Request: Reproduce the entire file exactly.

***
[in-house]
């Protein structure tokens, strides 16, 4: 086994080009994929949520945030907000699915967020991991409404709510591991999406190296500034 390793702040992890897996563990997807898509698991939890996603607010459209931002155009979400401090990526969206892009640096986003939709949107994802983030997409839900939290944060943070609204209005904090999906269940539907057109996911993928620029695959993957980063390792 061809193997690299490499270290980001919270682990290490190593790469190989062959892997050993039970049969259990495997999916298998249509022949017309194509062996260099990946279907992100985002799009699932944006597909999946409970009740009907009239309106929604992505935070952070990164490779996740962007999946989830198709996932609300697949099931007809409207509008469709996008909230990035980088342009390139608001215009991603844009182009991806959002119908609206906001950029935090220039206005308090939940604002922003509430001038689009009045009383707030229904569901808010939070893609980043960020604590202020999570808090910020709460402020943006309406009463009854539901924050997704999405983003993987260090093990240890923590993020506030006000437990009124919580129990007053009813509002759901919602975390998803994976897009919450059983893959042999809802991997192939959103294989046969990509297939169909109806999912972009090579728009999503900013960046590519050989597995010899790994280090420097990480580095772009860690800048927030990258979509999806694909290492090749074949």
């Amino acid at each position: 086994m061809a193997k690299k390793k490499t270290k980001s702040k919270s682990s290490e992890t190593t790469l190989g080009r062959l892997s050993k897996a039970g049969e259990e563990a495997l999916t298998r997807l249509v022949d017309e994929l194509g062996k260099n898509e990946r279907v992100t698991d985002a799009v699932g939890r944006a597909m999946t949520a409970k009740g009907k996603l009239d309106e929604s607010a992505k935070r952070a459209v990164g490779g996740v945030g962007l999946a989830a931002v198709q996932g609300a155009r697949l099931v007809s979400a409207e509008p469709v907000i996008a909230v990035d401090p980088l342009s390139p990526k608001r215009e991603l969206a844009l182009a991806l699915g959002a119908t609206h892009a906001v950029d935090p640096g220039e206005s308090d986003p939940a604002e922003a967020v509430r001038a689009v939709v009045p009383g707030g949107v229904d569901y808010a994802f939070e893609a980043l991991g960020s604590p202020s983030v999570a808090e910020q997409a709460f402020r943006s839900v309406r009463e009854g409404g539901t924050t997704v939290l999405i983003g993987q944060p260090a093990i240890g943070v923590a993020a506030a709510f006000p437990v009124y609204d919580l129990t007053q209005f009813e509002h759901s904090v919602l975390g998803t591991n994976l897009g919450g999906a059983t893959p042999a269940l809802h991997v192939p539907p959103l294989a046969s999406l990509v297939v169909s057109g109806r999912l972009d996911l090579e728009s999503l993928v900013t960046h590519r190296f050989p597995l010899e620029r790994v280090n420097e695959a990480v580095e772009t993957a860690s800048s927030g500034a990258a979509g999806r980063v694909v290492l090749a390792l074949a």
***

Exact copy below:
[in-house]
């Protein structure tokens, strides 16, 4: 086994080009994929949520945030907000699915967020991991409404709510591991999406190296500034 390793702040992890897996563990997807898509698991939890996603607010459209931002155009979400401090990526969206892009640096986003939709949107994802983030997409839900939290944060943070609204209005904090999906269940539907057109996911993928620029695959993957980063390792 061809193997690299490499270290980001919270682990290490190593790469190989062959892997050993039970049969259990495997999916298998249509022949017309194509062996260099990946279907992100985002799009699932944006597909999946409970009740009907009239309106929604992505935070952070990164490779996740962007999946989830198709996932609300697949099931007809409207509008469709996008909230990035980088342009390139608001215009991603844009182009991806959002119908609206906001950029935090220039206005308090939940604002922003509430001038689009009045009383707030229904569901808010939070893609980043960020604590202020999570808090910020709460402020943006309406009463009854539901924050997704999405983003993987260090093990240890923590993020506030006000437990009124919580129990007053009813509002759901919602975390998803994976897009919450059983893959042999809802991997192939959103294989046969990509297939169909109806999912972009090579728009999503900013960046590519050989597995010899790994280090420097990480580095772009860690800048927030990258979509999806694909290492090749074949």
């Amino acid at each position: 086994m061809a193997k690299k390793k490499t270290k980001s702040k919270s682990s290490e992890t190593t790469l190989g080009r062959l892997s050993k897996a039970g049969e259990e563990a495997l999916t298998r997807l249509v022949d017309e994929l194509g062996k260099n898509e990946r279907v992100t698991d985002a799009v699932g939890r944006a597909m999946t949520a409970k009740g009907k996603l009239d309106e929604s607010a992505k935070r952070a459209v990164g490779g996740v945030g962007l999946a989830a931002v198709q996932g609300a155009r697949l099931v007809s979400a409207e509008p469709v907000i996008a909230v990035d401090p980088l342009s390139p990526k608001r215009e991603l969206a844009l182009a991806l699915g959002a119908t609206h892009a906001v950029d935090p640096g220039e206005s308090d986003p939940a604002e922003a967020v509430r001038a689009v939709v009045p009383g707030g949107v229904d569901y808010a994802f939070e893609a980043l991991g960020s604590p202020s983030v999570a808090e910020q997409a709460f402020r943006s839900v309406r009463e009854g409404g539901t924050t997704v939290l999405i983003g993987q944060p260090a093990i240890g943070v923590a993020a506030a709510f006000p437990v009124y609204d919580l129990t007053q209005f009813e509002h759901s904090v919602l975390g998803t591991n994976l897009g919450g999906a059983t893959p042999a269940l809802h991997v192939p539907p959103l294989a046969s999406l990509v297939v169909s057109g109806r999912l972009d996911l090579e728009s999503l993928v900013t960046h590519r190296f050989p597995l010899e620029r790994v280090n420097e695959a990480v580095e772009t993957a860690s800048s927030g500034a990258a979509g999806r980063v694909v290492l090749a390792l074949a």